{"Thanks for clicking on the button!");

<mx:VBox id="mainBox">
<mx:Button id="mxmlButton"
label="MXML Button"
rollOutEffect="reduceButton" />


It is impossible to capture all of the event handling and effects handling in a single snapshot, but the image below (click on it to see it larger) shows some of them in action.

From the code comparison we can quickly ascertain some differences between MXML and direct ActionScript for handling of events, effects, and styles. Note that properties are handled very similarly for both coding approaches. However, there are cases where properties are handled a little more differently between MXML and ActionScript. A good example of a different handling situation is the UIComponent width property (which is inherited by Button in the example). While not shown in the above example, the width can be expressed as a percentage in MXML, but not in ActionScript, where a percentWidth property should be used instead. In the above example, the width was declared as an absolute width in terms of pixels and so could be declared in the same manner in both MXML and ActionScript.

The example above shows that even when using binding the approach to setting properties is similar across MXML and ActionScript. Note that the ActionScript property assignment approach typically takes advantage of ActionScript's get/set accessor functions.

Event handling is specified differently in ActionScript than in MXML. An event handler is specified in MXML as an attribute similar to how properties were specified in MXML (but with the specification of a method name with the implicit event parameter). In ActionScript, however, the addEventListener method is used instead. The results are the same, however.

The Flex documentation for Button shows the styles that can be applied to a Button. Two of the styles that are available that are set in this example are the "color" (of text) style and the "borderColor" style. As for properties and events in MXML, styles in MXML are simply specified by placing the appropriate style name as an attribute on the MXML tag and then setting that attribute's value to the value desired for that style. In ActionScript, the setStyle method must be called and the name of the style is passed to the method along with the value for the style.

It is fairly obvious from the API and the method name setStyle that this is the appropriate method to set style on a component in ActionScript. However, it is less obvious that the setStyle method is also the ActionScript method for setting effect handling. Again, MXML allows the effect to be set simply as an attribute with attribute name matching the effect triggers supported by the component and with attribute value being the effect to take place when the effect trigger occurs. The Button class inherits all of its effect handlers and even has some default effects applied without additional specification. For this example, two Resize effects are used. Interestingly, the effects applied in this example to enlarge and shrink the buttons on rollOver and rollOut respectively are applied on top of the effect changes that occur on the button by default.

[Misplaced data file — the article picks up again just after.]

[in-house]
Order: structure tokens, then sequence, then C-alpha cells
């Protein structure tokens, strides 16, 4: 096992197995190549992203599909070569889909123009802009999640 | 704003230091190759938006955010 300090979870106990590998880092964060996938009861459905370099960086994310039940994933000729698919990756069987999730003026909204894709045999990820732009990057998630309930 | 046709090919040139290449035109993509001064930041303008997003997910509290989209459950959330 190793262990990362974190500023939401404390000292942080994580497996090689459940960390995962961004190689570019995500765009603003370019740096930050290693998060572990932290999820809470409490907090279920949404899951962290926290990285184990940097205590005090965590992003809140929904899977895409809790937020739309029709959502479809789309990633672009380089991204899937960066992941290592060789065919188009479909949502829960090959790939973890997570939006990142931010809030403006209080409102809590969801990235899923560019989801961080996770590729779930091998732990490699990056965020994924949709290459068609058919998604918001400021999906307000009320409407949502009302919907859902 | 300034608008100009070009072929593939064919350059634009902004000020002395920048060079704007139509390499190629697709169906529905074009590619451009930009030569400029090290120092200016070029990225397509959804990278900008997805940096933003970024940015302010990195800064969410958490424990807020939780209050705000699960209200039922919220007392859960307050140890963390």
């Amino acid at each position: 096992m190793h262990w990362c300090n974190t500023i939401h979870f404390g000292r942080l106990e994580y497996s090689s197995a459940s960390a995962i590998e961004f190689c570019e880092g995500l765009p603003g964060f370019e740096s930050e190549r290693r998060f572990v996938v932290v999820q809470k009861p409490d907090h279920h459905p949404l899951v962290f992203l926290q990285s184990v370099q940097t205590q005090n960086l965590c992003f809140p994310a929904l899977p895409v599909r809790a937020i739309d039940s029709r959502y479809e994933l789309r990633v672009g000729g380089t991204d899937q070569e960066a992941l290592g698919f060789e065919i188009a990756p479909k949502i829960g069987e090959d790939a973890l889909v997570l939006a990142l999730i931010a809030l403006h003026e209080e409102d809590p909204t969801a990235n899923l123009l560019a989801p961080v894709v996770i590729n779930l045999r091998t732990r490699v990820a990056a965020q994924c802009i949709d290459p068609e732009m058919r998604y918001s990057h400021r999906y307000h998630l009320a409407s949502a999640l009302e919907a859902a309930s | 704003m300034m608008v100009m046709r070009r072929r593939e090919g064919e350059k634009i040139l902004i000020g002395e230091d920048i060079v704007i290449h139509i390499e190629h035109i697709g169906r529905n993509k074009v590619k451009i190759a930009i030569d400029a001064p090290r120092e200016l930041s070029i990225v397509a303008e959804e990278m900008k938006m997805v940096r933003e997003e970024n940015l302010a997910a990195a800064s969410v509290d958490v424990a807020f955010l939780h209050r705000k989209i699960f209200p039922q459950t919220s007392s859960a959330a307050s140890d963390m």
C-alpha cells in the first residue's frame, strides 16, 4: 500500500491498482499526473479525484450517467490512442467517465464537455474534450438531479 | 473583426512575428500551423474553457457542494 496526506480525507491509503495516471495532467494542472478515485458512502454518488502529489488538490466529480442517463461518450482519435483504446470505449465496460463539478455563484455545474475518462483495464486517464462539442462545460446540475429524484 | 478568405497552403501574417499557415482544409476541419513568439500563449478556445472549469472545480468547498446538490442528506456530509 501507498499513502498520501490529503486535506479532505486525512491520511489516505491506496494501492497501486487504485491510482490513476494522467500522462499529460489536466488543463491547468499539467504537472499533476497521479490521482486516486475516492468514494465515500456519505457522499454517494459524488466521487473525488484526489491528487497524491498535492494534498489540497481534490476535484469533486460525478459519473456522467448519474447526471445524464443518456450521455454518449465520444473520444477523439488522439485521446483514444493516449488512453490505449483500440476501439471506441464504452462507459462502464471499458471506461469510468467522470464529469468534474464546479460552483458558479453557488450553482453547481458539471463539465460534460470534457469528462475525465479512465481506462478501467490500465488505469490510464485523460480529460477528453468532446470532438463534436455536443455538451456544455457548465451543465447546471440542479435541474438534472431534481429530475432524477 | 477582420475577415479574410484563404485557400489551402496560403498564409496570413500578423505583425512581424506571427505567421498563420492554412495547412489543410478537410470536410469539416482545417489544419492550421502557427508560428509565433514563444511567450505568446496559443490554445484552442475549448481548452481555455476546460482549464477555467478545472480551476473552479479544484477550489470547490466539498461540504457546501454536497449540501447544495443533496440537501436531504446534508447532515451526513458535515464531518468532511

Note that I listed resources for locating the standard Flex events in my last blog entry.

As the examples above and the analysis after the examples showed, MXML handles properties, events, styles, and effects in really the only way that it can -- as XML attributes because MXML is XML. ActionScript, on the other hand, sets properties directly using get/set accessor functions, sets events with addEventListener(), and sets styles and effects with setStyle().

There are several conveniences that can be enjoyed when using MXML tags that are not similarly enjoyed when using ActionScript directly. These include the ability to associate properties, styles, events, and effects with the MXML tag in essentially the same manner (as XML attributes for the XML tag) instead of different approaches for each as is necessary with ActionScript. Another advantage of MXML is that all Flex ActionScript classes are automatically visible to the application and no import statement is required. ActionScript requires non-global classes to be imported.

The conventional Flex wisdom is to use MXML for view and layout purposes and then to use ActionScript for business logic purposes. This corresponds roughly with the idea of using JavaServer Pages HTML/XML syntax for view with Java code for the business logic.


cubiclegrrl said...

FINALLY! Someone answers the basic question of when to use AS vs. MXML! Thank you so much!

At work, we'll more than likely migrating to Flash. I'm trying to get up to speed, just to keep pace with the rest of the pack, and my chief frustration is the mulligan stew of product-branding: Flash, Flex, Flex 2 SDK, ActionScript, MXML. But will anyone bother to explain to st00p1d n00b$ like me what the difference is, or even what I'm supposed to do with any of them? Apparently not. Too reminiscent of the dot-com alphabet soup technology days.

So thank you again for spelling out what Flash developers apparently just *know*, but the rest of us are left out in the dark to scratch our heads over.

Dustin said...

Thanks for the nice feedback. It is satisfying to know when the time spent writing a blog has been of use to someone.

Thanks for letting me know it was helpful.